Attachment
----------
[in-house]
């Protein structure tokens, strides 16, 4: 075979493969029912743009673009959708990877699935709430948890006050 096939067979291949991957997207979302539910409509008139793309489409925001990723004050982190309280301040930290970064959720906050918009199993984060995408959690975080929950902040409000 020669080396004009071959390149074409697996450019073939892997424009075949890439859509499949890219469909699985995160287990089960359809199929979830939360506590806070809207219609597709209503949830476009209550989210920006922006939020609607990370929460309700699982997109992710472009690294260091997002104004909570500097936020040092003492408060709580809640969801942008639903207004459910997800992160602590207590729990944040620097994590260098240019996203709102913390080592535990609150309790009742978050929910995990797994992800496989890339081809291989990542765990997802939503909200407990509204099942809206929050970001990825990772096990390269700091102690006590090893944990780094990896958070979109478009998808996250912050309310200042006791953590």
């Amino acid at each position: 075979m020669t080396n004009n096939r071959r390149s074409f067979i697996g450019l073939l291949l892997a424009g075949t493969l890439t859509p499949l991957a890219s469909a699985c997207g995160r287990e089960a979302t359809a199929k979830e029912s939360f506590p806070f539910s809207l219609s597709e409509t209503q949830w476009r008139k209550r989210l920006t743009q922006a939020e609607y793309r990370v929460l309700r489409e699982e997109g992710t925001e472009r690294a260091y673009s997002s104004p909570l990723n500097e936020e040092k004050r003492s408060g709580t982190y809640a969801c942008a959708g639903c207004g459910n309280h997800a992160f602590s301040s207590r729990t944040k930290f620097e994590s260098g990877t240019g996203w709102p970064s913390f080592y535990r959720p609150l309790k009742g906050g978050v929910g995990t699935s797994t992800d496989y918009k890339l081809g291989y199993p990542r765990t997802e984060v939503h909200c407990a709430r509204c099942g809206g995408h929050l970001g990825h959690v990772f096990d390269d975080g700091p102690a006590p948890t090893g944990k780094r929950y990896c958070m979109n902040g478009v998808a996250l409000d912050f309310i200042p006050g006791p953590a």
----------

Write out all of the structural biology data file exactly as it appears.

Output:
[in-house]
């Protein structure tokens, strides 16, 4: 075979493969029912743009673009959708990877699935709430948890006050 096939067979291949991957997207979302539910409509008139793309489409925001990723004050982190309280301040930290970064959720906050918009199993984060995408959690975080929950902040409000 020669080396004009071959390149074409697996450019073939892997424009075949890439859509499949890219469909699985995160287990089960359809199929979830939360506590806070809207219609597709209503949830476009209550989210920006922006939020609607990370929460309700699982997109992710472009690294260091997002104004909570500097936020040092003492408060709580809640969801942008639903207004459910997800992160602590207590729990944040620097994590260098240019996203709102913390080592535990609150309790009742978050929910995990797994992800496989890339081809291989990542765990997802939503909200407990509204099942809206929050970001990825990772096990390269700091102690006590090893944990780094990896958070979109478009998808996250912050309310200042006791953590």
């Amino acid at each position: 075979m020669t080396n004009n096939r071959r390149s074409f067979i697996g450019l073939l291949l892997a424009g075949t493969l890439t859509p499949l991957a890219s469909a699985c997207g995160r287990e089960a979302t359809a199929k979830e029912s939360f506590p806070f539910s809207l219609s597709e409509t209503q949830w476009r008139k209550r989210l920006t743009q922006a939020e609607y793309r990370v929460l309700r489409e699982e997109g992710t925001e472009r690294a260091y673009s997002s104004p909570l990723n500097e936020e040092k004050r003492s408060g709580t982190y809640a969801c942008a959708g639903c207004g459910n309280h997800a992160f602590s301040s207590r729990t944040k930290f620097e994590s260098g990877t240019g996203w709102p970064s913390f080592y535990r959720p609150l309790k009742g906050g978050v929910g995990t699935s797994t992800d496989y918009k890339l081809g291989y199993p990542r765990t997802e984060v939503h909200c407990a709430r509204c099942g809206g995408h929050l970001g990825h959690v990772f096990d390269d975080g700091p102690a006590p948890t090893g944990k780094r929950y990896c958070m979109n902040g478009v998808a996250l409000d912050f309310i200042p006050g006791p953590a």